Unit 8: Testing Null Hypotheses |
IMPORTANT: Unit 8: Assignment #5 will require advance planning!
- The purpose of this assignment is to learn about normal distributions and how they allow us to compute probability.
- First, read an excerpt from MathIsFun’s (no date) article, “Normal Distribution.” While reading this excerpt, make sure you understand the following:
- Not all distributions are normal distributions.
- Normal distributions are bell shaped.
- The more normal a distribution, the more likely the mean will equal the median, which will equal the mode.
- Second, read Poldrack’s (2020) Chapter 7 “The Central Limit Theorem.” While reading this excerpt, make sure you understand the following:
- “The Central Limit Theorem tells us that as sample sizes get larger, the sampling distribution of the mean will become normally distributed.”
- “The Central Limit Theorem is important for statistics because it allows us to safely assume that the sampling distribution of the mean will be normal in most cases.”
- Third, watch CrashCourse’s (2018) video, “The Normal Distribution.” While watching this video, make sure you understand the following:
- “The Central Limit Theorem states that the distribution of sample means for an independent, random variable, will get closer and closer to a normal distribution as the size of the sample gets bigger and bigger.”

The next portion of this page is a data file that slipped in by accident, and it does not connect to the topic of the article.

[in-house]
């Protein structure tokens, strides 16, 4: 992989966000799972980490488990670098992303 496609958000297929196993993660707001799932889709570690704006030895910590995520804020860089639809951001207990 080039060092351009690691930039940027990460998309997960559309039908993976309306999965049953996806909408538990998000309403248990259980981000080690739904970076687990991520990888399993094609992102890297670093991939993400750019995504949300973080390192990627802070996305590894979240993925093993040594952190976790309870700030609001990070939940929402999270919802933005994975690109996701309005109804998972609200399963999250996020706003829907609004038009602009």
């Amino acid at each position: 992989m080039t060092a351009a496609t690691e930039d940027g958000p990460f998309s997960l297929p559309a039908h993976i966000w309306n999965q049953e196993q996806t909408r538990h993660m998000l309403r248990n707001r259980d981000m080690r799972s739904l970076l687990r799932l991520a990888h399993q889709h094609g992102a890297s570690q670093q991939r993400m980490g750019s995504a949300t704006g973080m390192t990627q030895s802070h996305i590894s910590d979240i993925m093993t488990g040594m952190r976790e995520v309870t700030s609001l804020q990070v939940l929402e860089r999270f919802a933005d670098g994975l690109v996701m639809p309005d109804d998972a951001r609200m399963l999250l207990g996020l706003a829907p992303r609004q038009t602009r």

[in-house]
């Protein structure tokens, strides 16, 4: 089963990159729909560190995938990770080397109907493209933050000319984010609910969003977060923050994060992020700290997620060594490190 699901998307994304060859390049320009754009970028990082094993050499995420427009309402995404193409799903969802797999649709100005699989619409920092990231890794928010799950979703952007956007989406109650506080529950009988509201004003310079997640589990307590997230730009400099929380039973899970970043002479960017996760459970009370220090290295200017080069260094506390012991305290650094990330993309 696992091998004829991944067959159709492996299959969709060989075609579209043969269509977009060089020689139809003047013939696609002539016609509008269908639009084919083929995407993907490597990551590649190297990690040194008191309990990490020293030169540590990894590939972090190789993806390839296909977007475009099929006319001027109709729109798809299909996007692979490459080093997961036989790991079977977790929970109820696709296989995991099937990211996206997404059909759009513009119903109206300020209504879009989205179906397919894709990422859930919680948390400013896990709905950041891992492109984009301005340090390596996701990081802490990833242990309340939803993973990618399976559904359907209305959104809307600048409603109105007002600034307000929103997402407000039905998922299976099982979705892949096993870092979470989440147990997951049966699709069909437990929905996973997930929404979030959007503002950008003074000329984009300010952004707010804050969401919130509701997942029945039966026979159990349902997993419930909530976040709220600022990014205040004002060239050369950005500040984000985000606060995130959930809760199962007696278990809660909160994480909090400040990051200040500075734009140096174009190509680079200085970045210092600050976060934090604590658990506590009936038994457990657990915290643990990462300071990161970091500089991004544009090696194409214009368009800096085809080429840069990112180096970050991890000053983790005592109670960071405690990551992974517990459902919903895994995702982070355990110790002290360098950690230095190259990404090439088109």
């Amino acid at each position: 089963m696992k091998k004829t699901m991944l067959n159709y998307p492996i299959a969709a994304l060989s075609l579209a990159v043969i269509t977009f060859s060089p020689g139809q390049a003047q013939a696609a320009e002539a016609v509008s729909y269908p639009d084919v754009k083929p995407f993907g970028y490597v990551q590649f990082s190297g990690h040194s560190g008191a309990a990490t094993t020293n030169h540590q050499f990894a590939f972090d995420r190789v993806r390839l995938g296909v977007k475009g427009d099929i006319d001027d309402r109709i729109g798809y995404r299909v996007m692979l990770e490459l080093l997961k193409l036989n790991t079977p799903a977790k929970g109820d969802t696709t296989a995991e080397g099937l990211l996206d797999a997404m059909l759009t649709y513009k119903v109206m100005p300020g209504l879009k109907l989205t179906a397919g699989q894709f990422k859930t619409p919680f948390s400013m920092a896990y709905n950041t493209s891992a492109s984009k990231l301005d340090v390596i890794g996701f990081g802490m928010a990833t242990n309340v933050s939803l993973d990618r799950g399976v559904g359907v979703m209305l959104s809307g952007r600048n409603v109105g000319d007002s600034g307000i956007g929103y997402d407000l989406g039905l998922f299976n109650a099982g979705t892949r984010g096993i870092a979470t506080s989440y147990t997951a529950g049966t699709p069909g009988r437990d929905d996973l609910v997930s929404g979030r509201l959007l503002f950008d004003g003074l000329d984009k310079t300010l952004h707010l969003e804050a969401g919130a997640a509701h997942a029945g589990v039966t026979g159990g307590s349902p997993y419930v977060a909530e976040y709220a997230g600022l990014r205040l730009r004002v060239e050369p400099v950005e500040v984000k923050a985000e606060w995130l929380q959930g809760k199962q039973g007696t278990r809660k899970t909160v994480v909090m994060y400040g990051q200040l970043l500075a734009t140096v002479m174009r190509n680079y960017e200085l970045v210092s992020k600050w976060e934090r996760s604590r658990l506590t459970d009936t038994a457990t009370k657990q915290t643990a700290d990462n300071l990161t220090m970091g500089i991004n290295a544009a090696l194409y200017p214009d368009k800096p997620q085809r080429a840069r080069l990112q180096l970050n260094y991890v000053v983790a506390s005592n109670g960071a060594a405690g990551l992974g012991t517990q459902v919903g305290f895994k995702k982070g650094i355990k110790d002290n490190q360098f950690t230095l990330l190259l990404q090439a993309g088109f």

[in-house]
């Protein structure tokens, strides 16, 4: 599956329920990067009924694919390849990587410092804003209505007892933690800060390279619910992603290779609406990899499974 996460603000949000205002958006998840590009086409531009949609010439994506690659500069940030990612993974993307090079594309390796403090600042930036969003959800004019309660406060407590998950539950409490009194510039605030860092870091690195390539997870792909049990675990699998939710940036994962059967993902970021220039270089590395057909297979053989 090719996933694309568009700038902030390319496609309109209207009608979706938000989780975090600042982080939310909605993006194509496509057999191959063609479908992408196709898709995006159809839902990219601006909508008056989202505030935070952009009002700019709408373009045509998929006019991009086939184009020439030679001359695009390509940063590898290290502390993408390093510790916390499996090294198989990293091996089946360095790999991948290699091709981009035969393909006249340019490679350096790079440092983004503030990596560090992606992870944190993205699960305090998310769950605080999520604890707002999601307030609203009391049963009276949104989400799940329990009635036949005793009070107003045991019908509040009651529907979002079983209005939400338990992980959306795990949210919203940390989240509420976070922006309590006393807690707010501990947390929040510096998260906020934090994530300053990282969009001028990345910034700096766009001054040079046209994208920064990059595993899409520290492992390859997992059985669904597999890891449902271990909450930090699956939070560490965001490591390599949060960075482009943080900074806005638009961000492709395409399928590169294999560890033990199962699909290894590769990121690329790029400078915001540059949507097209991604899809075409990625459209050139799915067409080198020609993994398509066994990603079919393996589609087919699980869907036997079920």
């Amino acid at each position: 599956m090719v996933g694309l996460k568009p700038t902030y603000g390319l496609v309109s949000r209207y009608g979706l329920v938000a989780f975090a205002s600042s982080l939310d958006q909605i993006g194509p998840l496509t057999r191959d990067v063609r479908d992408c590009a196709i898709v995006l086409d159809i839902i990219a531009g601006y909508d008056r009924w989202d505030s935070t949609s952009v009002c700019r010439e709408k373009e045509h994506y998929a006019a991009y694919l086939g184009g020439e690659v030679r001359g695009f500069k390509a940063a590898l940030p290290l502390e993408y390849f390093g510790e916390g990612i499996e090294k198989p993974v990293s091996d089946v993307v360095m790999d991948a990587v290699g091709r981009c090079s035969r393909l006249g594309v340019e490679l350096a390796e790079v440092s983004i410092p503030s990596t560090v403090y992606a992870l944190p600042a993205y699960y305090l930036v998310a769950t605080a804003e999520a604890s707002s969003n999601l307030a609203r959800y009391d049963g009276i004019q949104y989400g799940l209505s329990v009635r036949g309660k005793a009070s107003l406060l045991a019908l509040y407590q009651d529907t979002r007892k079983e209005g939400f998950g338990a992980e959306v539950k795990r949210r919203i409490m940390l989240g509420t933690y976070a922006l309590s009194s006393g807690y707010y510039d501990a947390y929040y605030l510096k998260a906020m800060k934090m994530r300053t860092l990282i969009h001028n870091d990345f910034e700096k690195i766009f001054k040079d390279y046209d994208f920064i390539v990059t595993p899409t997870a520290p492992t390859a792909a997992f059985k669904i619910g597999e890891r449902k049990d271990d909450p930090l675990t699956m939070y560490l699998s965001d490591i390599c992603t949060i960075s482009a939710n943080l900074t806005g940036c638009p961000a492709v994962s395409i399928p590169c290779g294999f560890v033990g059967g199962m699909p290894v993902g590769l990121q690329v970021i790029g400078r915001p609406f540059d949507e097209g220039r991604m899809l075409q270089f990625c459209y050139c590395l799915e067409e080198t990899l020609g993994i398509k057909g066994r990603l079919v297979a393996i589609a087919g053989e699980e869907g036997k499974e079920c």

- “with large samples, the sample means will be a pretty good estimate of the true population mean”
- First, read an excerpt from MathIsFun’s (no date) article, “Normal Distribution.” While reading this excerpt, make sure you understand the following:
- In CrashCourse’s (2018) video, they demonstrate the difference in a distribution of results after rolling only one die on each roll versus the distribution of results after rolling a pair of dice on each roll. Let’s demonstrate that phenomenon ourselves with this dice rolling simulator. If you need it, this instruction sheet might be helpful.
- First, slide the number-of-dice selector, which is in the bottom right, to “dice = 1” (the word for one dice is technically “die”).
- Second, simulate rolling only one die 50 times by manually clicking the “Roll dice – 1 [time]” button 50 times.
- Take a screenshot of the resulting distribution (not your entire screen) and save the screenshot with the filename